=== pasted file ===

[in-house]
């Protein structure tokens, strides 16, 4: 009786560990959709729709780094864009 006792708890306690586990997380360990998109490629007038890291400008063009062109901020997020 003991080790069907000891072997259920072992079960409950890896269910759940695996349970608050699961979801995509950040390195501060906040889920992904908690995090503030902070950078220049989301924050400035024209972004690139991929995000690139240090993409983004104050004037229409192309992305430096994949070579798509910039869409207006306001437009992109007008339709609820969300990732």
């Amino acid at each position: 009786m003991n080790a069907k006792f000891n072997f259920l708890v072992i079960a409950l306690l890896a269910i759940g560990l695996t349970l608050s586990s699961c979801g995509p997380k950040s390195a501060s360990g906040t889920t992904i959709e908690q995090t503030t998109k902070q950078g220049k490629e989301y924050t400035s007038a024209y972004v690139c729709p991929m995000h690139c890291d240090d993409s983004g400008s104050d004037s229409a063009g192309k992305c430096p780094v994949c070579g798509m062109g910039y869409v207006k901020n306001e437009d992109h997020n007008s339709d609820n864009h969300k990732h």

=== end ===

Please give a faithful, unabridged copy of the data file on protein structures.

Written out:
[in-house]
């Protein structure tokens, strides 16, 4: 009786560990959709729709780094864009 006792708890306690586990997380360990998109490629007038890291400008063009062109901020997020 003991080790069907000891072997259920072992079960409950890896269910759940695996349970608050699961979801995509950040390195501060906040889920992904908690995090503030902070950078220049989301924050400035024209972004690139991929995000690139240090993409983004104050004037229409192309992305430096994949070579798509910039869409207006306001437009992109007008339709609820969300990732």
């Amino acid at each position: 009786m003991n080790a069907k006792f000891n072997f259920l708890v072992i079960a409950l306690l890896a269910i759940g560990l695996t349970l608050s586990s699961c979801g995509p997380k950040s390195a501060s360990g906040t889920t992904i959709e908690q995090t503030t998109k902070q950078g220049k490629e989301y924050t400035s007038a024209y972004v690139c729709p991929m995000h690139c890291d240090d993409s983004g400008s104050d004037s229409a063009g192309k992305c430096p780094v994949c070579g798509m062109g910039y869409v207006k901020n306001e437009d992109h997020n007008s339709d609820n864009h969300k990732h």